Court issues decision supporting privacy rights in cell phone tracking case, P.2

In our last post, we mentioned a recent ruling by the Maryland Court of Special Appeals while held that prosecutors are not able to use evidence obtained through the warrantless use of cell phone tracking technology in criminal cases. As we noted, no opinion has been released as yet in support of the decision.

The technology at issue works by acting like a cell phone tower so that cell phones can connect with them and make their data available. This allows investigators to access information about phones and their locations, and not only the phones of suspects, but of others in the area as well, as far out as the device projects a signal.

At present, the law concerning warrant use with these devices is not uniform. At the federal level, the Justice Department's current policy is to require search warrants before using the devices. Even so, there are exceptions to the warrant requirement which allow officers to use the technology in certain situations. The potentially expansive nature of these exceptions is a matter of concern.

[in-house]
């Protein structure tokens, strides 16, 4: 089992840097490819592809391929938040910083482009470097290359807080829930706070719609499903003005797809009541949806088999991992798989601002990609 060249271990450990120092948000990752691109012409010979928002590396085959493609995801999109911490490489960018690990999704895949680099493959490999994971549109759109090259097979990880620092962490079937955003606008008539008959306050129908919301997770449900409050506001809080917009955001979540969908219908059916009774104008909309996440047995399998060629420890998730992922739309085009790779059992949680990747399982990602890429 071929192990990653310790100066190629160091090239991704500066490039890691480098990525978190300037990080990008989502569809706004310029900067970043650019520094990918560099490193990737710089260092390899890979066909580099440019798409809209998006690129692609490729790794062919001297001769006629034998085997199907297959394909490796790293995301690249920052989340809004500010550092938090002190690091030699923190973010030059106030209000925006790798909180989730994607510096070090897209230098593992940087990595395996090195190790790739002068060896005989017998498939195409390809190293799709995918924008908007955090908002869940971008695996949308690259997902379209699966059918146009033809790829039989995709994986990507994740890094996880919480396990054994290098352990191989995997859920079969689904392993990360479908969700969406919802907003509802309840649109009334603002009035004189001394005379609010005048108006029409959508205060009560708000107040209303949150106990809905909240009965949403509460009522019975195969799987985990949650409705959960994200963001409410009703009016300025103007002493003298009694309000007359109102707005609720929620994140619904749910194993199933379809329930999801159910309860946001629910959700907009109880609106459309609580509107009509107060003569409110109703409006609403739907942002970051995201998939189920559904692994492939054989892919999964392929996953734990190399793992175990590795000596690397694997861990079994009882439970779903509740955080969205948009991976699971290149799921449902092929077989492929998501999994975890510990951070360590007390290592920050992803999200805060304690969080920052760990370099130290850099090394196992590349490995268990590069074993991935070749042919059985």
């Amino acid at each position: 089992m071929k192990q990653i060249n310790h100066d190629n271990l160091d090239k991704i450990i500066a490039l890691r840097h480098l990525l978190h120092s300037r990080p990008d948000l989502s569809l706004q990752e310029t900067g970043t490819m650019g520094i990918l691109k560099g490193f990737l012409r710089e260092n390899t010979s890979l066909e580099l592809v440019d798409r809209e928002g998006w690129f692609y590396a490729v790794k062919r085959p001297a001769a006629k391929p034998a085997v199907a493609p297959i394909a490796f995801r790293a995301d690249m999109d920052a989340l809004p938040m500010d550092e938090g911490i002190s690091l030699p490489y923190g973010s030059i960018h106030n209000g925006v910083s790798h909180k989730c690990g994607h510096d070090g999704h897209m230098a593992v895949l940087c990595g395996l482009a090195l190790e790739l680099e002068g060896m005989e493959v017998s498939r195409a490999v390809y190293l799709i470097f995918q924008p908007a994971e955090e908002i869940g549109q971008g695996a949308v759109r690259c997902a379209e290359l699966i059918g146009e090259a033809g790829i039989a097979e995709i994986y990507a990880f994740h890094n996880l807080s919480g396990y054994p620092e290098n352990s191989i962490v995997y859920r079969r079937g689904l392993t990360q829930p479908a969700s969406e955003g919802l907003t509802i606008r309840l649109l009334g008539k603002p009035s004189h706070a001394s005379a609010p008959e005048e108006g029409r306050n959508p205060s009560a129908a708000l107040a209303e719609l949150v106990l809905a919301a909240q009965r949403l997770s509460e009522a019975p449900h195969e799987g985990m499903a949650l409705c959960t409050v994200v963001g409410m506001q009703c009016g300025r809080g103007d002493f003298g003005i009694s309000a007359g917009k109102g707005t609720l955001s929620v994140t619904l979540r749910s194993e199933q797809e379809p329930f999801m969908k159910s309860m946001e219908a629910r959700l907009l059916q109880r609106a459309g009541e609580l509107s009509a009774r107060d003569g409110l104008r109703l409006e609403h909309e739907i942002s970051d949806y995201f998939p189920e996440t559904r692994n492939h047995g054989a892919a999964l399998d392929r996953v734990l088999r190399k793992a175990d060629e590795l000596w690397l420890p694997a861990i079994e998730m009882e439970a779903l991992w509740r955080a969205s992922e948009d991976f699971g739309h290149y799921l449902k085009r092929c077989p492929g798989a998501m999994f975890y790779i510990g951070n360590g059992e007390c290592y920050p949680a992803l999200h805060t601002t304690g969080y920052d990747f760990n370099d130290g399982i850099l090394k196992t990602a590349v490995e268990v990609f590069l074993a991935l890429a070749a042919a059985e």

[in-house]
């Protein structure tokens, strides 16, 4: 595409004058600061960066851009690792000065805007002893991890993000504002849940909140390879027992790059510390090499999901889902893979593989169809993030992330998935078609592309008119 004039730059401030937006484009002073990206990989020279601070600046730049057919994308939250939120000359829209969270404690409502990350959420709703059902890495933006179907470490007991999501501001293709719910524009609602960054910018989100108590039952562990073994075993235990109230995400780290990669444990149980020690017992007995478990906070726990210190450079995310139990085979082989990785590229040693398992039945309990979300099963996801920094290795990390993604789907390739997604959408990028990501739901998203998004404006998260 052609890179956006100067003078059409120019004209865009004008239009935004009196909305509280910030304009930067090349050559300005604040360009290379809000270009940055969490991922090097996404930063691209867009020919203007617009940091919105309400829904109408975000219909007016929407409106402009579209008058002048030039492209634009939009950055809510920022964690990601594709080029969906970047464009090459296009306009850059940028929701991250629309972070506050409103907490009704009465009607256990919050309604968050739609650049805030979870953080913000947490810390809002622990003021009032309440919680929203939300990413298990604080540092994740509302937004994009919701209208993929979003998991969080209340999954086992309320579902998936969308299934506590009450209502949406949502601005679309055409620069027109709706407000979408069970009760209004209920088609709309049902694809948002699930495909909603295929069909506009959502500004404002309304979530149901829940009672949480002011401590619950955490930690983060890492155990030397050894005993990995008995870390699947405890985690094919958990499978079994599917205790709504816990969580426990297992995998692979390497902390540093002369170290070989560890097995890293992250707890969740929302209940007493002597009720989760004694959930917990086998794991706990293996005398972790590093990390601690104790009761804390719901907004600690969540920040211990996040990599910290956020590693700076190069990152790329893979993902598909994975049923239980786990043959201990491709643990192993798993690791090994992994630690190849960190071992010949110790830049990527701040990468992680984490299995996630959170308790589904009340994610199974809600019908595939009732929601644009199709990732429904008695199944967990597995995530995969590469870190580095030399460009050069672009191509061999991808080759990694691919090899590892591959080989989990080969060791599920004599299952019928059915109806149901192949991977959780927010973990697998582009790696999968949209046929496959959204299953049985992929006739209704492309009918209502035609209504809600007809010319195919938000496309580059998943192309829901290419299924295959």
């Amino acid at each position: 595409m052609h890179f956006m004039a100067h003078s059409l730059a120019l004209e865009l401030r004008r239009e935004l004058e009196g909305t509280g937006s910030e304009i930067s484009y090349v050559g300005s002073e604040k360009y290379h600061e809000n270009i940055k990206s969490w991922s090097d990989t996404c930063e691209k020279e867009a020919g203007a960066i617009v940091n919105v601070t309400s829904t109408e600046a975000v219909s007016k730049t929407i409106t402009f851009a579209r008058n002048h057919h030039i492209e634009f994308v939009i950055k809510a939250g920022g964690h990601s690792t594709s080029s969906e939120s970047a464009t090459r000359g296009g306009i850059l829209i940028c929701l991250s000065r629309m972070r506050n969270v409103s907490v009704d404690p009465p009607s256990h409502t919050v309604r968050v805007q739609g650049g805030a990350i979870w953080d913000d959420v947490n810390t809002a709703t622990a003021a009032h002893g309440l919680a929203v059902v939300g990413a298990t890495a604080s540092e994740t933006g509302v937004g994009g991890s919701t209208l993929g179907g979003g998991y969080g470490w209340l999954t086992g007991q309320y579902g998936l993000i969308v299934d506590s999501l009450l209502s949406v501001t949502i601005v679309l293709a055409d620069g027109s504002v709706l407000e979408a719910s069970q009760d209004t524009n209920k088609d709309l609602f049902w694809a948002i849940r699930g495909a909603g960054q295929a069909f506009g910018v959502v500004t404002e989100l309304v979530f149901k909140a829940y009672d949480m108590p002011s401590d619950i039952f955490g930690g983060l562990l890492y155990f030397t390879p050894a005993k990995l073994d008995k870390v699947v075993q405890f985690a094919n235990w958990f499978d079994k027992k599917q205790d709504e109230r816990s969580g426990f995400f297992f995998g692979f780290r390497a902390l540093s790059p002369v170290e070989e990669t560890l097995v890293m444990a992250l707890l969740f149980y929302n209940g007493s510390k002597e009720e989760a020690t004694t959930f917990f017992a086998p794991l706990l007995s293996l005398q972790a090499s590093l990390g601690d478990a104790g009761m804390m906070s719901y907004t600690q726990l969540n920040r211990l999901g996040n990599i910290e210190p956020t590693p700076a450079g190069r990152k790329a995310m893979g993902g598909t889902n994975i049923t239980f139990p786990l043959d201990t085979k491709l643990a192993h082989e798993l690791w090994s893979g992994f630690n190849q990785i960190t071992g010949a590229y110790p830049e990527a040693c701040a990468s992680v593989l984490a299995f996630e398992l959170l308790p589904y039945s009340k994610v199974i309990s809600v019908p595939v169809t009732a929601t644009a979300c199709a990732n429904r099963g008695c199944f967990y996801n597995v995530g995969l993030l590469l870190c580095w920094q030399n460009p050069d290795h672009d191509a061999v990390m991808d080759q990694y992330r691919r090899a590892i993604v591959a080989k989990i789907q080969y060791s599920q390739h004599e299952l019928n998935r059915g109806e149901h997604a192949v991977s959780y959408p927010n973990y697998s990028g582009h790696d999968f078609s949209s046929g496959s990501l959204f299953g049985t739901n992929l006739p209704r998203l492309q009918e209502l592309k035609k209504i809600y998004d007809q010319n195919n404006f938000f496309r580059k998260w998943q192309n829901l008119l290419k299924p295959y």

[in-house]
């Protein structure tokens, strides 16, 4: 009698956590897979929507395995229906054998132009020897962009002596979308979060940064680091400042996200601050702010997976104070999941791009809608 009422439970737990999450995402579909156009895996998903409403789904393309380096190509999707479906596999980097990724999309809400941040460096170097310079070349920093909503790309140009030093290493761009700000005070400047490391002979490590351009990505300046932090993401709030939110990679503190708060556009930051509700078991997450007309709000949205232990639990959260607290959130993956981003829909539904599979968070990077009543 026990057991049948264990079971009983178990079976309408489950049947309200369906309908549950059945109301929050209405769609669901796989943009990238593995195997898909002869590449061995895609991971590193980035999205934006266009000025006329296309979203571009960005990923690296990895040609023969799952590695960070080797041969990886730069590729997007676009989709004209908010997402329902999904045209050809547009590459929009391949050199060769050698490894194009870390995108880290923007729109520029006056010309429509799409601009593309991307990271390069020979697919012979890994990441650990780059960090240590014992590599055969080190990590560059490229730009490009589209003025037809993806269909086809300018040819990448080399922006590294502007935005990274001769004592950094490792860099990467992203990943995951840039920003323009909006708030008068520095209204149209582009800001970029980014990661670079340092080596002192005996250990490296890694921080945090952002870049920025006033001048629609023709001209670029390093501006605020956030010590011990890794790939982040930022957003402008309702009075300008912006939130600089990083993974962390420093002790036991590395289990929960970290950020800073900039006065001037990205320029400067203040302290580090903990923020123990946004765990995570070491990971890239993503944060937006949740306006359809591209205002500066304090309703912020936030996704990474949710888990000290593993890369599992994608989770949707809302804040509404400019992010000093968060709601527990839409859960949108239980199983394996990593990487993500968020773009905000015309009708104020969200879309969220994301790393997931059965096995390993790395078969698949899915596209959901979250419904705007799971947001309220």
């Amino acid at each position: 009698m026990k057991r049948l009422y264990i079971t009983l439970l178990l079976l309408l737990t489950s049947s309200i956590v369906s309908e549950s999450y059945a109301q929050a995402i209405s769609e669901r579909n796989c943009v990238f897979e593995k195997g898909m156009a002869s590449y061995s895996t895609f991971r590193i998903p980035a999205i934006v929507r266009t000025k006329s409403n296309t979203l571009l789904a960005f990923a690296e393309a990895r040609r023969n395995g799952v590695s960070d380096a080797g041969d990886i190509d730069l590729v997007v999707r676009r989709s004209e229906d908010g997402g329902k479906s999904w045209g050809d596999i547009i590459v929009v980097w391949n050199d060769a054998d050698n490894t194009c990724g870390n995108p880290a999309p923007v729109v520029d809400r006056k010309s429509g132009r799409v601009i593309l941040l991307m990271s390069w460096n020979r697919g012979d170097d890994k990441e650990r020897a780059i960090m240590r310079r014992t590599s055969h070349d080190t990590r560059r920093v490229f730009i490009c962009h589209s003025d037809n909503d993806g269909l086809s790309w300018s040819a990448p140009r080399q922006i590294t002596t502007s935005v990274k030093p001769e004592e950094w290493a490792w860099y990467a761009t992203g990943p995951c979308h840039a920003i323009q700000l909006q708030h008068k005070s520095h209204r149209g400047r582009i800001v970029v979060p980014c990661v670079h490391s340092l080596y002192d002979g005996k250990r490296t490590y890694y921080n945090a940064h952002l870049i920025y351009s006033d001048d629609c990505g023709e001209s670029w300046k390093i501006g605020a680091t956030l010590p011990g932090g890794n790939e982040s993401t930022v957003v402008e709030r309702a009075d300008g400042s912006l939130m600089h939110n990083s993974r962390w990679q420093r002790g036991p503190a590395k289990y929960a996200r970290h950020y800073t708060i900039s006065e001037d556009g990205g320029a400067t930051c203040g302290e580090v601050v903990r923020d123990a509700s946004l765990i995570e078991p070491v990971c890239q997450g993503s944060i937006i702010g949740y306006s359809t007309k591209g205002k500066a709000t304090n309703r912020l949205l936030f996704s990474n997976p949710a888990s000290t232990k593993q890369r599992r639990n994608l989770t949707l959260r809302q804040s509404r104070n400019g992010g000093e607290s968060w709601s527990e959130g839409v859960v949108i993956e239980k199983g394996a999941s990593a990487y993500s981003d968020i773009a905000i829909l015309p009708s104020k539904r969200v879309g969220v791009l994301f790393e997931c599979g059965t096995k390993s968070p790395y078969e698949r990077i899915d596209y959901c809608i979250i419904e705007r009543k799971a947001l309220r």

As we pointed out last time, privacy is an important issue in any criminal investigation, and those who face criminal charges should always work with an experienced defense attorney to ensure they fully explore evidentiary issues, especially concerning evidence obtained without a warrant. In cases where evidence has been obtained illegally, it is possible to seek relief. Such protection is not available, though, unless it is sought out by making a well argued motion to suppress evidence.


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